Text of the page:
By definition, until you suffer a financial loss most employment law attorneys won’t have the ability to take your case. If wage and hour laws not enforced caused you to lose money, then you have a financial loss. But if your evil manager screamed and yelled at you, verbally filleted you to the point of tears, honestly there is very little you can do to get you out of your personal living hell.

While I have been in the training, learning and performance improvement industry for the past 26 years, I realized that learning and behavior changes often require different approaches for different learning styles. In my everyday life this means how the training should be delivered to get a behavior to develop or change. When dealing with evil managers, driven by evil motives, it doesn’t matter if they are incompetent. The first thing that needs to change is their spirit.

Since it is not practical to perform an exorcism on your evil manager, the next best thing begins with serious consequences from human resources that usually require termination. When you need an attorney, the problem is deeper than just the one evil manager, and so the entire organization must be penalized. Not only does the company need to terminate the employment of the evil one, they will need to take a financial hit to the bottom line that motivates changes so this never happens again.

In my younger days when I was confronted with an evil manager, I would often respond with the same level of emotion that was being dished out in my face. I never sought legal help and fought my own battles. Because I know HR laws inside and out, I can defend myself against evil people. As long as I fight fair and play by the rules I am protected. It is a fine line I never want to cross in doing battle with evil that I go as far as to join “the dark side” in my quest for winning right over wrong.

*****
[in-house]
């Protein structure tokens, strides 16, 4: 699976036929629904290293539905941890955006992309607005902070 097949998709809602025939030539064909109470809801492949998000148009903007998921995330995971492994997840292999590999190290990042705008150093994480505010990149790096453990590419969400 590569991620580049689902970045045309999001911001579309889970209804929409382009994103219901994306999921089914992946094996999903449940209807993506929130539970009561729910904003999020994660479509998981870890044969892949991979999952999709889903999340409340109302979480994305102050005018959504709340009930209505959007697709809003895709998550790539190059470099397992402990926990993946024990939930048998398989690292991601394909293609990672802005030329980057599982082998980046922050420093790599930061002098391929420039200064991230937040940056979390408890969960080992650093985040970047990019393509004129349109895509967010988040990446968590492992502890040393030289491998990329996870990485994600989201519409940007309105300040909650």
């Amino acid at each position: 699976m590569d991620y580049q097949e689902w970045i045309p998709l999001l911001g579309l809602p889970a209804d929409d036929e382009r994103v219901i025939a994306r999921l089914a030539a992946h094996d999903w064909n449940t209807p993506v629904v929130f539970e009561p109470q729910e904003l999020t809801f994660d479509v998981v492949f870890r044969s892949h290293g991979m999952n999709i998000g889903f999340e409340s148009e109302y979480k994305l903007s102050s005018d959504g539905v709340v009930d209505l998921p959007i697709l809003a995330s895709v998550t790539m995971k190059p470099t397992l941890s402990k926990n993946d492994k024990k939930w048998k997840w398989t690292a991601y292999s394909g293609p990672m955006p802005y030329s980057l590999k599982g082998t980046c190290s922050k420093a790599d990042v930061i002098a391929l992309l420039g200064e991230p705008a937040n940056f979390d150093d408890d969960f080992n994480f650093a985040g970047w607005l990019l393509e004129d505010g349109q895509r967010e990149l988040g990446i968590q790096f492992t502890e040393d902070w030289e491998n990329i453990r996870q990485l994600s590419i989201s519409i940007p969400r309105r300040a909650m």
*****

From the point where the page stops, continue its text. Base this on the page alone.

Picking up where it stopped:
But while I like a challenge, when it comes to advising other people, I say keep good records and get outside help if necessary. Evil does exist, but it doesn’t need to win.

Dealing With Evil Managers – Part 1


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If we can admit that there is evil in the world, it is not a stretch to believe that some of that evil resides in the style of many managers. Chances are that if you have been in the workforce for any real length of time you have had the unfortunate privilege to have had one of these evil managers as the very person you report to, or somewhere up the food chain. Knowing that these people exist in the workplace is one thing, but dealing with them is a whole other challenge.

The first thing to understand is the difference between incompetence and being evil. There are an awful lot of incompetent managers spewing out stupid and sometimes illegal statements. Because they were hired or promoted into a management or supervisory role without the right training, they simply lack the skills and knowledge to prevent saying and doing the wrong things. These people may be trying to do a decent job but sometimes they don’t know what they should know in order to manage people correctly.

Let’s make sure we understand incompetence well before we contrast an evil personality. An incompetent manager will make statements or set policies that are in direct violation of Federal and State laws, and company policy.

Incompetent managers will at times quote a policy incorrectly and tell an employee they must do something they know is against policy and the employee knows that they just get it in writing to have proof later when it gets caught. Employees have learned that human resources are usually their go to relief against incompetence in getting protection from a manager.